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An Anchor for Life

Have you ever felt that you needed an anchor for your life? That the storms of life were trying to smash you on the rocks? For some people, it might be family problems. For others, the loss of a job, the death of a loved one, or a serious illness.

Such trials can overwhelm us like a wave that crashes upon a ship. Gone are the memories of peaceful sailing on smooth seas—all we can think of for the moment is the trial we are in right now. Will we survive, or will we sink? And sometimes the turmoil is so great that sinking doesn’t seem that bad of an option!

To weather the storms of life, we need an anchor to keep us in place, to keep us from being swept toward the rocky shore, to keep us from capsizing and sinking. What is our anchor?

The book of Hebrews tells us that we have an anchor—the sure hope of salvation through Jesus Christ.

The book of Hebrews tells us that we have an anchor—the sure hope of salvation through Jesus Christ. This is the hope set before us, the hope that greatly encourages us. “We have this hope as an anchor for the soul, firm and secure” (Hebrews 6:18-19).

Verse 20 tells us that this hope enters the presence of God in heaven, where Jesus is already helping us. Our hope of eternal life is anchored in heaven, where the storms of this life can never sink our ship! Our salvation is safe and secure.

The storms still come, though, and rage around us. The waves beat on us, but we need not fear—our anchor is in the unsinkable heavens. Our lives are safeguarded by Jesus himself. Our anchor will keep our lives safe—as long as life itself will last. That means forever! We have an anchor for life, a point of stability when life gets rough. Don’t wait for the storms to begin—anchor your life in Jesus now!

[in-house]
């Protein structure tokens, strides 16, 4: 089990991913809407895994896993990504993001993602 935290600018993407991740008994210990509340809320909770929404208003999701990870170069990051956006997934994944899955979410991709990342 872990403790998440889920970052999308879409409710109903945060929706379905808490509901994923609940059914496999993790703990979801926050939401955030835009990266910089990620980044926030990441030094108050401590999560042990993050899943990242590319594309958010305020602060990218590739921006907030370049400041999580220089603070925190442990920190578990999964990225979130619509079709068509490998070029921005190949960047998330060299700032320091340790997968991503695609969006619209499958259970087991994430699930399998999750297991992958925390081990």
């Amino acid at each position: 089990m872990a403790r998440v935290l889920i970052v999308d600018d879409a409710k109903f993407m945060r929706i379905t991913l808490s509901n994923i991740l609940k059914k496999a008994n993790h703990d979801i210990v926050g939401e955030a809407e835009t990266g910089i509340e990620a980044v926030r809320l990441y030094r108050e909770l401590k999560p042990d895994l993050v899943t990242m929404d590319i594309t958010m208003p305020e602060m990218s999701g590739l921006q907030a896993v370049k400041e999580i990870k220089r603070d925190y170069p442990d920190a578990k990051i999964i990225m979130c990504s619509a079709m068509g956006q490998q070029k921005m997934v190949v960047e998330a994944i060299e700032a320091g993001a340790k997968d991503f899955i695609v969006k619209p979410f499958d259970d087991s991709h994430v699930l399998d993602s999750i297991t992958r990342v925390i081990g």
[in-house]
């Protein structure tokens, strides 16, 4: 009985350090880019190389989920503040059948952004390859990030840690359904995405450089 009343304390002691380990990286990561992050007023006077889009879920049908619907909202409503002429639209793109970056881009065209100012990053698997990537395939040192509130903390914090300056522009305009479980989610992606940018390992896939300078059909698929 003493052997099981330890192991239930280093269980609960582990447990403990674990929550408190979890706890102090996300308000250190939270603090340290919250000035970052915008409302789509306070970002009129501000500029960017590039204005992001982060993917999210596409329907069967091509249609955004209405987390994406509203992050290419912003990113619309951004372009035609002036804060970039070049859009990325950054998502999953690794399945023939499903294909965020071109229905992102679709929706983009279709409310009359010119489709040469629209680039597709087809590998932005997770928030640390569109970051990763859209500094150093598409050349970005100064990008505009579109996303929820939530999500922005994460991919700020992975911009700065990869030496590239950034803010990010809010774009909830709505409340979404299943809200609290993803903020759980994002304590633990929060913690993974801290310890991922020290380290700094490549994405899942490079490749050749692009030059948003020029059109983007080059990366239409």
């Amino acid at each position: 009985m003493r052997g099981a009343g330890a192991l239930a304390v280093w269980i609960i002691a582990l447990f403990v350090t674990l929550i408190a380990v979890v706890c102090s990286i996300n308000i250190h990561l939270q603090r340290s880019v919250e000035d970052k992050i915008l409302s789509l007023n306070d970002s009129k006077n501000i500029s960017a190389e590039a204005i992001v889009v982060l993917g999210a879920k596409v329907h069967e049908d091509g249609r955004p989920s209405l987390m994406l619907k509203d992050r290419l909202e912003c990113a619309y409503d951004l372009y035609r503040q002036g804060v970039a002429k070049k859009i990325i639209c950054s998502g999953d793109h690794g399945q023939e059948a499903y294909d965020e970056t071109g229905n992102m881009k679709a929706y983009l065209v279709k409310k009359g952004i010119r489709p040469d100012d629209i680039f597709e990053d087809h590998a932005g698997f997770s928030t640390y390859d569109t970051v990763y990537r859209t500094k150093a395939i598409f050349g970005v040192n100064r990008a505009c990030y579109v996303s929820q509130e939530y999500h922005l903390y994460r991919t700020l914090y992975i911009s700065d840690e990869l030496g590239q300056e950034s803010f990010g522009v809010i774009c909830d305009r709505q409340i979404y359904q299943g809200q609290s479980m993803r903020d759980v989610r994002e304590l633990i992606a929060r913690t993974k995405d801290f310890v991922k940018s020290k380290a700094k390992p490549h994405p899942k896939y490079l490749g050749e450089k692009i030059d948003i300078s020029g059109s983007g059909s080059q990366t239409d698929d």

Parable of stability

Jesus taught something similar in the Sermon on the Mount:

“Everyone who hears these words of mine and puts them into practice is like a wise man who built his house on the rock. The rain came down, the streams rose, and the winds blew and beat against that house; yet it did not fall, because it had its foundation on the rock. But everyone who hears these words of mine and does not put them into practice is like a foolish man who built his house on sand. The rain came down, the streams rose, and the winds blew and beat against that house, and it fell with a great crash” (Matthew 7:24-27).

Jesus describes two groups of people: those who follow him, and those who don’t. Both types of people build good-looking houses. Both types of people can appear to have their lives in order. But the storms of life strike them both, and the houses are tested not so much for how they look on the outside, but how well they are built underneath.

Listening to Jesus does not prevent the rain, water and wind—the problems of life—but it does prevent collapse. When the storms of life beat upon us, we need some solid foundations to keep us steady.

Jesus advises us to build our lives not just on hearing his words, but on putting them into practice. We need more than the name of Jesus—we need a willingness to do what he says, to trust him not just with the future, but to trust him in life right now.

If we hear the words but do not obey what Jesus says, our lives might look good on the surface. But eventually the trials come, and our lives can fall apart, or become unraveled or capsize—choose whichever metaphor you want. The point is that life works best when we do what Jesus says.

Jesus does not force us to obey, but he gives us a choice. He tells us what will happen if we don’t. Our behavior shows whether we believe him, and whether we trust him.

Seeking a foundation

If we want a basis of stability in times of trouble, then we need to consult the teachings of Jesus. We should not wait for the storms to begin—we should get right habits right now.

But how do we do that? Wait for Jesus to pop down in our home to tell us what we ought to do? Of course not—in most cases the words of Jesus are already in our homes. What we need to do is to take the initiative to learn what they are, and to do what he says. Don’t assume you know, just because you read it a few years ago. If you really want a stable foundation, you need to read it again. You can’t build on the right foundation unless you know what it is.

What you learned a few years ago may have been good enough for then, but you have probably forgotten a few things, and you might learn even more, now that you have some more life experience. I encourage you: Keep learning—keep growing—keep strengthening your connection with the true foundation of life. No one else can do it for you.

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